Tanya has worked in environmental and science communication, advocacy, sustainability consulting, and the media for over 16 years. Here are some examples of her work.
Neutrons and native frogs are an unlikely but dynamic duo in the battle against antibiotic-resistant bacteria, commonly known as superbugs, recent research has shown. The skin secretions of the Australian green-eyed and growling grass frogs contain peptides (small proteins) that help frogs fight infection. Researchers hope these peptides will offer a new line of defence … Continue reading Frog peptides versus superbugs
An unlikely research duo have found a new way to channel the carbon accumulation of trees into financial reports, with implications for urban planners and corporations alike, reports Tanya Ha. In Melbourne’s Royal Botanic Gardens – among the majestic lemon-scented gums, newly planted ferns, rustling groves of bamboo and sweeping lawns – a quiet, constant … Continue reading How a numbers man and a botanist are helping business go green
Imagine a power station that’s literally sprayed onto your roof —and could match the colour of your tiles. Thin film solar cells are thinner, cheaper and more versatile than the traditional silicon solar panels. Spray-on solar is a next step in the evolution of on-site power generation. “These cells can be made with semiconductor dye … Continue reading Spray-on solar cells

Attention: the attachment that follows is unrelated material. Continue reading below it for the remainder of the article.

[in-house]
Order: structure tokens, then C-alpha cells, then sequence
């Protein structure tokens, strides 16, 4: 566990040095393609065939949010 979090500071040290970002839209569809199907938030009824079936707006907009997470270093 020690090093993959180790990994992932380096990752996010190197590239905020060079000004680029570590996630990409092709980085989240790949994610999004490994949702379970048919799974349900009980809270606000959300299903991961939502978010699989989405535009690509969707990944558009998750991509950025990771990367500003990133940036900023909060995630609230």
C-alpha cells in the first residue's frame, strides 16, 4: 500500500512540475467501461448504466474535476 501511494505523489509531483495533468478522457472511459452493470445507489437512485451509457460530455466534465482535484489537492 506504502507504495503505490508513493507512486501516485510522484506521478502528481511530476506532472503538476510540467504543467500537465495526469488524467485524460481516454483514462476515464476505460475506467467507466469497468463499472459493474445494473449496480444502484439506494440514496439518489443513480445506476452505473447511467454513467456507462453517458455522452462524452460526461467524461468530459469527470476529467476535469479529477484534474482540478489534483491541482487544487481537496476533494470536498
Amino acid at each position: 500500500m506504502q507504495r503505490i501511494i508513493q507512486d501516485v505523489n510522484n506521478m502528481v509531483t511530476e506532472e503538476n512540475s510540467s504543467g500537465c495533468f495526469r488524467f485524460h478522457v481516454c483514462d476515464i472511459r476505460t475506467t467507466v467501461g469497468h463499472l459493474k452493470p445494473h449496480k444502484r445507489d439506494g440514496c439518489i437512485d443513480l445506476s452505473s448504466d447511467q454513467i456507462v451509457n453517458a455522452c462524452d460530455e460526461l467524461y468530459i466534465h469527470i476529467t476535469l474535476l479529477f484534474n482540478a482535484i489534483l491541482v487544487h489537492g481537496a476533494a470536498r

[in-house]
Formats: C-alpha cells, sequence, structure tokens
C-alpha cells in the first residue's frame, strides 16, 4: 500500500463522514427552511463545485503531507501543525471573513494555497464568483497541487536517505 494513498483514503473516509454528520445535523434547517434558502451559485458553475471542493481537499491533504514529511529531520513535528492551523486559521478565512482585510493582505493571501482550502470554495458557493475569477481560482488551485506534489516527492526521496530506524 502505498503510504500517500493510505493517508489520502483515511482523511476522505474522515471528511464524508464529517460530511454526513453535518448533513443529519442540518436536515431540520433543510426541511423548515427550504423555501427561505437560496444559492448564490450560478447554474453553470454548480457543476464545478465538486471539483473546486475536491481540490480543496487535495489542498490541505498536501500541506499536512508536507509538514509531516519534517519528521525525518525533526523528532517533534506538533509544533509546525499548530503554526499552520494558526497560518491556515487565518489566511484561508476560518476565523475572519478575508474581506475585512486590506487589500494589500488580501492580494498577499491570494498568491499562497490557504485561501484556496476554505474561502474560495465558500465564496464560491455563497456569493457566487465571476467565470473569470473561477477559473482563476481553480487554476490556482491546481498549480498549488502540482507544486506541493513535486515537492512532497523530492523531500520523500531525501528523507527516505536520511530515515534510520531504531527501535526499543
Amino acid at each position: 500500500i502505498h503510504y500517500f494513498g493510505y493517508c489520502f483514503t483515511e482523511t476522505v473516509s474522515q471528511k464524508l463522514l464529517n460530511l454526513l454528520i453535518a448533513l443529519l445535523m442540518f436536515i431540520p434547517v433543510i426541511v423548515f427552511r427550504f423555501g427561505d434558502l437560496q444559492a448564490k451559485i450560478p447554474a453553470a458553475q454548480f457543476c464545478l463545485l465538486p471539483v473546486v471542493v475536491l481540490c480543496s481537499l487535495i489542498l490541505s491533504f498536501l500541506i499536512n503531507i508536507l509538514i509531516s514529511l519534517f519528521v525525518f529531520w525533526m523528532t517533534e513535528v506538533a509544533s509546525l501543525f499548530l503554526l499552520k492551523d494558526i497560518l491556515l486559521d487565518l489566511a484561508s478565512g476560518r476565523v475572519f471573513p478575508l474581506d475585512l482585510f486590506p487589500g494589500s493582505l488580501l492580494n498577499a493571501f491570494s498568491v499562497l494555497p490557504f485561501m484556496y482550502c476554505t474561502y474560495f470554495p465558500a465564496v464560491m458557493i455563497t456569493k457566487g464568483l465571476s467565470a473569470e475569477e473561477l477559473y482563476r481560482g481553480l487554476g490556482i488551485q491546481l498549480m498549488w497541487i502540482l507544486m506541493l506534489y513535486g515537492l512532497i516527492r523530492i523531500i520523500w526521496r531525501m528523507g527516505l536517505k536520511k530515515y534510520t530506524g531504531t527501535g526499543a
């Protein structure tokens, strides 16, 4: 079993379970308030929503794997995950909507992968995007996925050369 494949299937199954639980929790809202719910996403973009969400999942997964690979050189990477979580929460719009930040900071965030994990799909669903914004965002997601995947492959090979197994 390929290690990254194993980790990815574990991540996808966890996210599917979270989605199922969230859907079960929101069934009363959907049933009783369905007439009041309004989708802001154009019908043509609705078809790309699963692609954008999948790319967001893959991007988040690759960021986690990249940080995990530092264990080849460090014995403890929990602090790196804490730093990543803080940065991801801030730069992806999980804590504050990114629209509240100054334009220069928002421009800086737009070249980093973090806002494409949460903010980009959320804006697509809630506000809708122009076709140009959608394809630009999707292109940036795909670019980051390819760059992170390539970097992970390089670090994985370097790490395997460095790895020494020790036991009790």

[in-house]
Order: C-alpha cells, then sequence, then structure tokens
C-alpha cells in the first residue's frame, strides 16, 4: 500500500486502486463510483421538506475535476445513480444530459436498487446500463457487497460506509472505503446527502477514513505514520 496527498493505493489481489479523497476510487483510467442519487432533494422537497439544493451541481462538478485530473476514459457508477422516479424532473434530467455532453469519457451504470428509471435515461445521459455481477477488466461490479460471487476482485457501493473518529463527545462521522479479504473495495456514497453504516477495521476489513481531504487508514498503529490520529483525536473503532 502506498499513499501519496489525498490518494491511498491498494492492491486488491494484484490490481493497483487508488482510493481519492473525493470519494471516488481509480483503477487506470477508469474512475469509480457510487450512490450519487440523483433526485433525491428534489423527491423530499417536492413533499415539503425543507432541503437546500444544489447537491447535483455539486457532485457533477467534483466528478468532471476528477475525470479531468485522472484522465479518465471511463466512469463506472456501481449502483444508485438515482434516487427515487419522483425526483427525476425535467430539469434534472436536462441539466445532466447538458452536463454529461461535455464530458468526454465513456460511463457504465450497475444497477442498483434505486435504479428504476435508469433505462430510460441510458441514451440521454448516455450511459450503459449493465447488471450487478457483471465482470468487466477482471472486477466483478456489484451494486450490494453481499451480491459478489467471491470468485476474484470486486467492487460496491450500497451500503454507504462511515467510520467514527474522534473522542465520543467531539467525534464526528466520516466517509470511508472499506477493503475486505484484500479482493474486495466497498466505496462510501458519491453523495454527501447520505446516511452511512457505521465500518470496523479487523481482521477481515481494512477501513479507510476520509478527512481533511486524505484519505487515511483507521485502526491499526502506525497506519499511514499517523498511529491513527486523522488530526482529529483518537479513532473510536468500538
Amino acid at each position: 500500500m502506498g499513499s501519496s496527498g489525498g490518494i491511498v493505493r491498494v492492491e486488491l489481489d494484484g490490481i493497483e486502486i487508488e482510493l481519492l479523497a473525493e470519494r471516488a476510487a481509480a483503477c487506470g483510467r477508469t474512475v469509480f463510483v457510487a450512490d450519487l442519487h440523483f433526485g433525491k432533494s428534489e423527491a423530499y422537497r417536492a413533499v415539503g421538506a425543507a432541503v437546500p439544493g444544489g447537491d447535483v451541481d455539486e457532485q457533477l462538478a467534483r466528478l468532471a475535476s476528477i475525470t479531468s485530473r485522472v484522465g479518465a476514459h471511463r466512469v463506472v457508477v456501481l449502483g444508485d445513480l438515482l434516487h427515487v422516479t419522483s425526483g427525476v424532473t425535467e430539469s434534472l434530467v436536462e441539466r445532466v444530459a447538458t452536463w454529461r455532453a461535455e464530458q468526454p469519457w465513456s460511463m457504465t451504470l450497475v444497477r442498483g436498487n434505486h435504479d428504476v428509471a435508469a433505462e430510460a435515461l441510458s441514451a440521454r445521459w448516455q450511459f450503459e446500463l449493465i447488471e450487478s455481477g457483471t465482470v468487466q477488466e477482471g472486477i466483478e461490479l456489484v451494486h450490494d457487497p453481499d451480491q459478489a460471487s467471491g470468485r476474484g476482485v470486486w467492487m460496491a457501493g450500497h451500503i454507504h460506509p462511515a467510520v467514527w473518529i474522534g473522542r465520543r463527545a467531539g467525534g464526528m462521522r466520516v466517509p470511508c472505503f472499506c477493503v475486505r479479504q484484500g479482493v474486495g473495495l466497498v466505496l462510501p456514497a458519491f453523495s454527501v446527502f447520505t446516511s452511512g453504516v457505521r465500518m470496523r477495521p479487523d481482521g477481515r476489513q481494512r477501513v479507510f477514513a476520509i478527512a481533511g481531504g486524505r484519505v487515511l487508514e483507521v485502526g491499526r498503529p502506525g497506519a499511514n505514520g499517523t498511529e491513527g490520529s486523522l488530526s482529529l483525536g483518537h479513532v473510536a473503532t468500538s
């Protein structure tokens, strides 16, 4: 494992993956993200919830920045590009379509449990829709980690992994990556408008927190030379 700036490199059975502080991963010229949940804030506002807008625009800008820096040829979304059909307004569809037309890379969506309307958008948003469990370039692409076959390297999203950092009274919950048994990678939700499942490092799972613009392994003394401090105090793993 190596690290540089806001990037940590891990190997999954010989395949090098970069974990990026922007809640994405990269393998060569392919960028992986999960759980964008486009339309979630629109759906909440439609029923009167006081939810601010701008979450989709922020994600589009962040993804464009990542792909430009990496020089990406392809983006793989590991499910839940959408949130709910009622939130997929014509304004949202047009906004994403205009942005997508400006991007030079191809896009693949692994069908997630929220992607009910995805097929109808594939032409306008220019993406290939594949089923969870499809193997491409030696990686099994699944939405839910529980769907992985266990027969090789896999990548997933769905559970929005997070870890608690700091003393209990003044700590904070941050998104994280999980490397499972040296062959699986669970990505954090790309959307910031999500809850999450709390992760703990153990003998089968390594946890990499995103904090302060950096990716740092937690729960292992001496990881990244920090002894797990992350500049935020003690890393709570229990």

Tweets, transactions and transport card ‘touch-ons’ could give urban planners the big data they need to make our transport systems work better, identify accident black spots and make our cities more liveable. University of Melbourne researchers – armed with the right analytical tool – are finding Twitter data surprisingly useful. They’re mining the data and … Continue reading Taking a city’s pulse: touch-ons, transactions and tweets